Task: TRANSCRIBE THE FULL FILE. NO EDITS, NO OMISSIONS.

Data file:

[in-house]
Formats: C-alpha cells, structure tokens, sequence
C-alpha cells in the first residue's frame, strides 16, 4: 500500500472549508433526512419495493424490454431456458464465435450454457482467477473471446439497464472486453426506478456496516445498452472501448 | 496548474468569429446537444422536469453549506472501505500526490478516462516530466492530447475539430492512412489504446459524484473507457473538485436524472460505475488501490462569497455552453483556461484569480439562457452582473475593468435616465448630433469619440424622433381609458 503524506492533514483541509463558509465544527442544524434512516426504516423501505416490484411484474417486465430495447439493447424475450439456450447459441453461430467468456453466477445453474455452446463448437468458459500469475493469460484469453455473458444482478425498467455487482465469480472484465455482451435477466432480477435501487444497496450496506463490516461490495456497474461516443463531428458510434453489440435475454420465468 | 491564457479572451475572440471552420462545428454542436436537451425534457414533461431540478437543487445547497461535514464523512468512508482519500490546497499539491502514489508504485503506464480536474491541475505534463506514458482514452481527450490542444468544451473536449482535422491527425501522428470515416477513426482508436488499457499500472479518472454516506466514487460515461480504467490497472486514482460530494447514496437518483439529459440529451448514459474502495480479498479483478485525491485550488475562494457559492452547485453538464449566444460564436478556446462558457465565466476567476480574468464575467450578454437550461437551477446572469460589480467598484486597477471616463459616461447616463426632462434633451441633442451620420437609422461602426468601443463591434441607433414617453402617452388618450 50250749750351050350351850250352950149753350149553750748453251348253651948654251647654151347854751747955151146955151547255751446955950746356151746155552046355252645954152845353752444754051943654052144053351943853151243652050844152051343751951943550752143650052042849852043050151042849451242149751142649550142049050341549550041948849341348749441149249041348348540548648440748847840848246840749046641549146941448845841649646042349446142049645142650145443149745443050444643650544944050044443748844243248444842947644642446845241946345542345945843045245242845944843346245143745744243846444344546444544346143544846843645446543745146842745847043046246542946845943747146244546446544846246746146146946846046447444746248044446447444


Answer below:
[in-house]
Formats: C-alpha cells, structure tokens, sequence
C-alpha cells in the first residue's frame, strides 16, 4: 500500500472549508433526512419495493424490454431456458464465435450454457482467477473471446439497464472486453426506478456496516445498452472501448 | 496548474468569429446537444422536469453549506472501505500526490478516462516530466492530447475539430492512412489504446459524484473507457473538485436524472460505475488501490462569497455552453483556461484569480439562457452582473475593468435616465448630433469619440424622433381609458 503524506492533514483541509463558509465544527442544524434512516426504516423501505416490484411484474417486465430495447439493447424475450439456450447459441453461430467468456453466477445453474455452446463448437468458459500469475493469460484469453455473458444482478425498467455487482465469480472484465455482451435477466432480477435501487444497496450496506463490516461490495456497474461516443463531428458510434453489440435475454420465468 | 491564457479572451475572440471552420462545428454542436436537451425534457414533461431540478437543487445547497461535514464523512468512508482519500490546497499539491502514489508504485503506464480536474491541475505534463506514458482514452481527450490542444468544451473536449482535422491527425501522428470515416477513426482508436488499457499500472479518472454516506466514487460515461480504467490497472486514482460530494447514496437518483439529459440529451448514459474502495480479498479483478485525491485550488475562494457559492452547485453538464449566444460564436478556446462558457465565466476567476480574468464575467450578454437550461437551477446572469460589480467598484486597477471616463459616461447616463426632462434633451441633442451620420437609422461602426468601443463591434441607433414617453402617452388618450 50250749750351050350351850250352950149753350149553750748453251348253651948654251647654151347854751747955151146955151547255751446955950746356151746155552046355252645954152845353752444754051943654052144053351943853151243652050844152051343751951943550752143650052042849852043050151042849451242149751142649550142049050341549550041948849341348749441149249041348348540548648440748847840848246840749046641549146941448845841649646042349446142049645142650145443149745443050444643650544944050044443748844243248444842947644642446845241946345542345945843045245242845944843346245143745744243846444344546444544346143544846843645446543745146842745847043046246542946845943747146244546446544846246746146146946846046447444746248044446447444